Then I figured the book needed something, so I did another re-write (my betas loved the rewrite).

Then I rewrote the letter to match the shiny new manuscript, and finally, bites. *Yay*

Three agents requested full reads and one requested a partial.

One of the three agents with the full sent me a rejection yesterday. It was a very pleasant rejection, but a rejection nevertheless.

I’ve not stopped querying, but you can only send a query to them for the same book once.  No do-overs. No mulligans in querying.  I sent 60 of them too soon.

So, my options are to

  • continue querying more agents with the letter that seemed to work,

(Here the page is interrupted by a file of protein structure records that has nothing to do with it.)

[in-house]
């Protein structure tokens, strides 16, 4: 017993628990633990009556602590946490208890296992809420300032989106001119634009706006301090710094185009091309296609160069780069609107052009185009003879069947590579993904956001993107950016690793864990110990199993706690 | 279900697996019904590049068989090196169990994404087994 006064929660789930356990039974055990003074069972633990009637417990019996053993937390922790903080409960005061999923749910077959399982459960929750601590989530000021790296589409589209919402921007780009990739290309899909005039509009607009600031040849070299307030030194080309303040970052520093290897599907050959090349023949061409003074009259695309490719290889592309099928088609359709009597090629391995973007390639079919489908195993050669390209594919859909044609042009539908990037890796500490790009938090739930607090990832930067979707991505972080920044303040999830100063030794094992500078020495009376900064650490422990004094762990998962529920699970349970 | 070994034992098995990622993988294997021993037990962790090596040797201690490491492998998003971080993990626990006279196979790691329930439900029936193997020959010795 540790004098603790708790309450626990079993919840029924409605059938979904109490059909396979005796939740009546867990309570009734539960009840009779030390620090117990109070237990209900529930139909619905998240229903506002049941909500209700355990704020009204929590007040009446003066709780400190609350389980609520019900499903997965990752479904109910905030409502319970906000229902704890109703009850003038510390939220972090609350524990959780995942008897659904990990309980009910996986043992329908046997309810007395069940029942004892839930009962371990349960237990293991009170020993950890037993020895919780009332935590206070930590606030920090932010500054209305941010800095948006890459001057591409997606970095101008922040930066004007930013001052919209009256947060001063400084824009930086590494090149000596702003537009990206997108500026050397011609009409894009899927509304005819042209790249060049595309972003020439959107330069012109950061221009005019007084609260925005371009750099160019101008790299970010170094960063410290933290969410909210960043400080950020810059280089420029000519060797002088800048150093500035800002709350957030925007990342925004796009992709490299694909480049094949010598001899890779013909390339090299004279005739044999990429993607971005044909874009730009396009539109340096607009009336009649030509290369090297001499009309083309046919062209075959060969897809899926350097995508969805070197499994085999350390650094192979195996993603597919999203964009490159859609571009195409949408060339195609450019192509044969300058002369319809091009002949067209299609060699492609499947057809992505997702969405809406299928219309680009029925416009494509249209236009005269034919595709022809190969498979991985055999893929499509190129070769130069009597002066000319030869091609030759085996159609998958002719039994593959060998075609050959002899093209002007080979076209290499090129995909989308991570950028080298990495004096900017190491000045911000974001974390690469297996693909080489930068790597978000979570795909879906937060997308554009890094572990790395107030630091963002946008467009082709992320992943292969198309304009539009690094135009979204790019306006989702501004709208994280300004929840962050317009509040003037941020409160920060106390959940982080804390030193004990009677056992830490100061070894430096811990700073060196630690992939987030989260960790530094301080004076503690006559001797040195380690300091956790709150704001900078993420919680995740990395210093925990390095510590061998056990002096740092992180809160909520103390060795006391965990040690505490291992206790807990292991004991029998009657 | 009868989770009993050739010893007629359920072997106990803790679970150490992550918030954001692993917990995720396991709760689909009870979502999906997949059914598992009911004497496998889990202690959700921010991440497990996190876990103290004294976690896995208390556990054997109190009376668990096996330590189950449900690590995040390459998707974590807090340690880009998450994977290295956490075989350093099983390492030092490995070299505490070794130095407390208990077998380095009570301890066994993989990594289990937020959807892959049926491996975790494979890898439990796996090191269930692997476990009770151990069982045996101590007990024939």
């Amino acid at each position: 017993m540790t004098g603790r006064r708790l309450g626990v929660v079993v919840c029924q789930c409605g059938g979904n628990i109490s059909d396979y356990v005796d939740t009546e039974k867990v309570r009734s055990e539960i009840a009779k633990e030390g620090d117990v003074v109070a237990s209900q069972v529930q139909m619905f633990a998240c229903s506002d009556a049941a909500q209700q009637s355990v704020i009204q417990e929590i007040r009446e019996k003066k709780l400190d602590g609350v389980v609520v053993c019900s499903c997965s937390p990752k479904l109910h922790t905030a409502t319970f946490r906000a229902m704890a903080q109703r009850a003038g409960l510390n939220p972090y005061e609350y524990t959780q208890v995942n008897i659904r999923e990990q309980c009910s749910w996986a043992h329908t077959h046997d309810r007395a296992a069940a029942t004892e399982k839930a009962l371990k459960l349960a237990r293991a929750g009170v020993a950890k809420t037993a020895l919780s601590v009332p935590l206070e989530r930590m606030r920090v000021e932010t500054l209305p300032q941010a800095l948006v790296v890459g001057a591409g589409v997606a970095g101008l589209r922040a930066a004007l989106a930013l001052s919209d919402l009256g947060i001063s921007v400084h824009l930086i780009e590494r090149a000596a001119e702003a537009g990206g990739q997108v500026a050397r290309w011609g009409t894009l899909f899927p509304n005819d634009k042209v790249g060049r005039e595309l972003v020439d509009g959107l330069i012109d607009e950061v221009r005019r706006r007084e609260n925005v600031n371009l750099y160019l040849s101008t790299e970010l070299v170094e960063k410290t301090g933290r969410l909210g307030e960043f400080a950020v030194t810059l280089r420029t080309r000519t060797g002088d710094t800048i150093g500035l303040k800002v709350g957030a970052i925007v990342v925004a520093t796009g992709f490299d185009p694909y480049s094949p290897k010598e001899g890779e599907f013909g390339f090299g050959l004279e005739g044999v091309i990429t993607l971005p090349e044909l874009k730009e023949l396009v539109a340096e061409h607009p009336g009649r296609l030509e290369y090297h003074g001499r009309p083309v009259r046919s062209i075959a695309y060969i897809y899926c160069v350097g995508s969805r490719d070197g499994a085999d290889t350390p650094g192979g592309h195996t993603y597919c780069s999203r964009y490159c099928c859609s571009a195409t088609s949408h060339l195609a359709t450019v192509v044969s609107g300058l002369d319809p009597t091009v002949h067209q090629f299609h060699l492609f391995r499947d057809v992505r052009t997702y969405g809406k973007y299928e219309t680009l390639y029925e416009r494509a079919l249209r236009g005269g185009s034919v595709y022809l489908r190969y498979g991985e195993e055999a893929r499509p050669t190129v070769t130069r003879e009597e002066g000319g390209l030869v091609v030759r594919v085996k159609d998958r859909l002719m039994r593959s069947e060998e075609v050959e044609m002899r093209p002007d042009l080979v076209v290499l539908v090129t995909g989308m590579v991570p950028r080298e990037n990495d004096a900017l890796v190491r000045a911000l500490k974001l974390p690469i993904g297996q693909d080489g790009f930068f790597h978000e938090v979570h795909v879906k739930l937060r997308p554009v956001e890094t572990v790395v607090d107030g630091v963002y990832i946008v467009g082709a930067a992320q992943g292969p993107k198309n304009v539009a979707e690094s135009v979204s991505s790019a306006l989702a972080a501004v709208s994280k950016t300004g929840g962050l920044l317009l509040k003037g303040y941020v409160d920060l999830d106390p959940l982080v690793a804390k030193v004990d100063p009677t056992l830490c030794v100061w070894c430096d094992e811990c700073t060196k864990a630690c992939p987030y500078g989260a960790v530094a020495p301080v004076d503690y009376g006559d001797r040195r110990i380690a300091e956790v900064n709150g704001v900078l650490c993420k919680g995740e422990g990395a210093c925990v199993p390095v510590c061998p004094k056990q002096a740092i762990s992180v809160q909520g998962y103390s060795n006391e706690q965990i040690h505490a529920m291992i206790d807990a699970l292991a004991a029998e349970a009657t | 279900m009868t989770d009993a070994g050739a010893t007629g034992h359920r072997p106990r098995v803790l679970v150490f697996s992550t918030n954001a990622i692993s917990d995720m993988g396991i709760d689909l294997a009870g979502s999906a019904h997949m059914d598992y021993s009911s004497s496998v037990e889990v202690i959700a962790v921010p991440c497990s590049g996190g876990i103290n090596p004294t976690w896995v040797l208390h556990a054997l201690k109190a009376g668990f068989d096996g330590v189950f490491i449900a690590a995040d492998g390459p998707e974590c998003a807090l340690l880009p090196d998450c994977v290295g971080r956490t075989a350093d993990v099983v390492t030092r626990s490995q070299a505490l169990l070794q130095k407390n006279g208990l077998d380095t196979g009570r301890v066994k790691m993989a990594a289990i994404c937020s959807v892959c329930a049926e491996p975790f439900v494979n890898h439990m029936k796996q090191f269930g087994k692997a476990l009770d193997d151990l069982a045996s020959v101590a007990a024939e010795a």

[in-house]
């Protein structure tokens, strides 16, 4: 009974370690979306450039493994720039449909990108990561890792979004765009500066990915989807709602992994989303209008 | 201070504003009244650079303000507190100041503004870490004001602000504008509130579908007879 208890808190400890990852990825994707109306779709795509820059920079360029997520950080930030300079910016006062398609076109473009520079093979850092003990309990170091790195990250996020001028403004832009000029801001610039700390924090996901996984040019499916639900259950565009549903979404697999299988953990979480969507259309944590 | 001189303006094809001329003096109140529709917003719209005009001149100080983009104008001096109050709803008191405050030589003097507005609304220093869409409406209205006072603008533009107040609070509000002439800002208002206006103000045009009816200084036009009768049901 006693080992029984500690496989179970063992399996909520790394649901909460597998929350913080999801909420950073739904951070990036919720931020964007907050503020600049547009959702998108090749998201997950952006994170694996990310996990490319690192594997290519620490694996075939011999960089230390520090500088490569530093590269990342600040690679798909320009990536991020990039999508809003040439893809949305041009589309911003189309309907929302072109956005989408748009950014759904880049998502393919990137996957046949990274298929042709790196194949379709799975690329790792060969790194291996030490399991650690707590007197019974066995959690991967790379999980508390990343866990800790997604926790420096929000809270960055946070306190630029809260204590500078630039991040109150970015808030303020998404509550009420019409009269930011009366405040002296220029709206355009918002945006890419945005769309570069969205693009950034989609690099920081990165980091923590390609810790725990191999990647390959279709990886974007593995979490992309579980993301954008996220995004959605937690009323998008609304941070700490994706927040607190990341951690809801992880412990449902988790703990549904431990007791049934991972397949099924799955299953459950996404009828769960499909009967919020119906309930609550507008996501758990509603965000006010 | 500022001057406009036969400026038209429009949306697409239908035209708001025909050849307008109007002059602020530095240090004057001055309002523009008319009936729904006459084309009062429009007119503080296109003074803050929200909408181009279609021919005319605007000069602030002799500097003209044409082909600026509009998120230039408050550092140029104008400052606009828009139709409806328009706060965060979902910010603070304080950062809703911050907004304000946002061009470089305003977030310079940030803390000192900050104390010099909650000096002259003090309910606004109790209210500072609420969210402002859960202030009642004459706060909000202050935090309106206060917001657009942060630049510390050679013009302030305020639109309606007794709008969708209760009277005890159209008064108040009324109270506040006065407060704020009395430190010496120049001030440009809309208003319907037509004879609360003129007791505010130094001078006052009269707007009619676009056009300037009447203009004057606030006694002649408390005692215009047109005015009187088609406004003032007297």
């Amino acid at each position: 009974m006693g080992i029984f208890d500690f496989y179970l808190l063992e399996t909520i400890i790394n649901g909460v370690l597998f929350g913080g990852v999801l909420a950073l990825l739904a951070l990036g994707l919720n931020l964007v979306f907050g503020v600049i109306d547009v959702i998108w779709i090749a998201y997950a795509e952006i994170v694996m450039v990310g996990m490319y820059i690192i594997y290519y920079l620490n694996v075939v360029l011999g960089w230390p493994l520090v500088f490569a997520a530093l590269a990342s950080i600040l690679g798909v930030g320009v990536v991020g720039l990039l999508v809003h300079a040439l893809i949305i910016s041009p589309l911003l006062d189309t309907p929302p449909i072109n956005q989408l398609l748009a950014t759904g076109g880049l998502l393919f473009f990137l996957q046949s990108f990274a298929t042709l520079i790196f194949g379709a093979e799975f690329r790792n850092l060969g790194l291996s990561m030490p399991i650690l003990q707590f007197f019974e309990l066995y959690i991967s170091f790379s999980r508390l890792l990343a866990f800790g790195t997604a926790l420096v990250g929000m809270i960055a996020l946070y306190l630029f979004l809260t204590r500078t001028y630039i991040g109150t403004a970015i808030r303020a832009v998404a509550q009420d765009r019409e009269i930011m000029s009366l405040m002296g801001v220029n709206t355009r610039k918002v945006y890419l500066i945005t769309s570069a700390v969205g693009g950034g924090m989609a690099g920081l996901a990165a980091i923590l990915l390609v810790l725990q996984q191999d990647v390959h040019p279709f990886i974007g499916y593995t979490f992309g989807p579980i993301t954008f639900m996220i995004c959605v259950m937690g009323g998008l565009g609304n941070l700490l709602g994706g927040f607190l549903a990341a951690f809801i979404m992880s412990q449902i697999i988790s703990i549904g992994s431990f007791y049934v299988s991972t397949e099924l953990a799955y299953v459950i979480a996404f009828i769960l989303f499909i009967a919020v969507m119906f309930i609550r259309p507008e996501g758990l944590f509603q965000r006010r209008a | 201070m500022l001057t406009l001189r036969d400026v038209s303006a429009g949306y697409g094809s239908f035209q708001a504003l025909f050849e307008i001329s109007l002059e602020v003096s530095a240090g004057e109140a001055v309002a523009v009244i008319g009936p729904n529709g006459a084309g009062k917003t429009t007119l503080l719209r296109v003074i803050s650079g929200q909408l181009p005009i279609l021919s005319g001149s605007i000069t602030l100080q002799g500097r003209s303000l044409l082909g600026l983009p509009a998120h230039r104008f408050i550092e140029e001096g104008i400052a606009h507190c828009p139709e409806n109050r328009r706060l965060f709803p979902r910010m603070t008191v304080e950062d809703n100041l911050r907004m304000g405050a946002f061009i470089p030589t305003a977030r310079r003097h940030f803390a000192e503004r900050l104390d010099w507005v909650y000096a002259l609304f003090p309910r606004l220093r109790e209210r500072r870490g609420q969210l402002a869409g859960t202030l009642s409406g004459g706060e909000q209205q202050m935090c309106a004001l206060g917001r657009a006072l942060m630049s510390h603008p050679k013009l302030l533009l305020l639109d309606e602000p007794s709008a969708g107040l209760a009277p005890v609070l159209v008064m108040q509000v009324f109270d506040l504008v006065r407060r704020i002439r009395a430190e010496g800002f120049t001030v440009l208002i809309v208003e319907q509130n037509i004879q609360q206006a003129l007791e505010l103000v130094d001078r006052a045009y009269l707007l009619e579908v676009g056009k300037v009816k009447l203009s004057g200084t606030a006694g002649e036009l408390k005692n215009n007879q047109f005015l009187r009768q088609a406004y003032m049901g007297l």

• start querying small publishers directly, or
  • put dear Ernest aside as “unpublishable” and finished the polish and query for “Yet It Will Come”.
  • hhmmm…or I guess I could query both books.

Yesterday I decided to start sending “… Ernest” to small publishers. I still have the tenacity and persistence, but maybe it’s time to lose the insanity. Maybe it’s just not a “big house” kind of book. That’s okay, though. I can live with that.

Yep. Just like Luke, I just keep standing up. A voice inside my head says, “stay down, Stew”. But I can’t.

Unlike Luke, I can’t win the game of publishing on a bluff.

Dragline: Nothin’. A handful of nothin’. You stupid mullet head. He beat you with nothin’. Just like today when he kept comin’ back at me – with nothin’.
Luke: Yeah, well, sometimes nothin’ can be a real cool hand.

But maybe, I’ll make a 50 egg bet and win.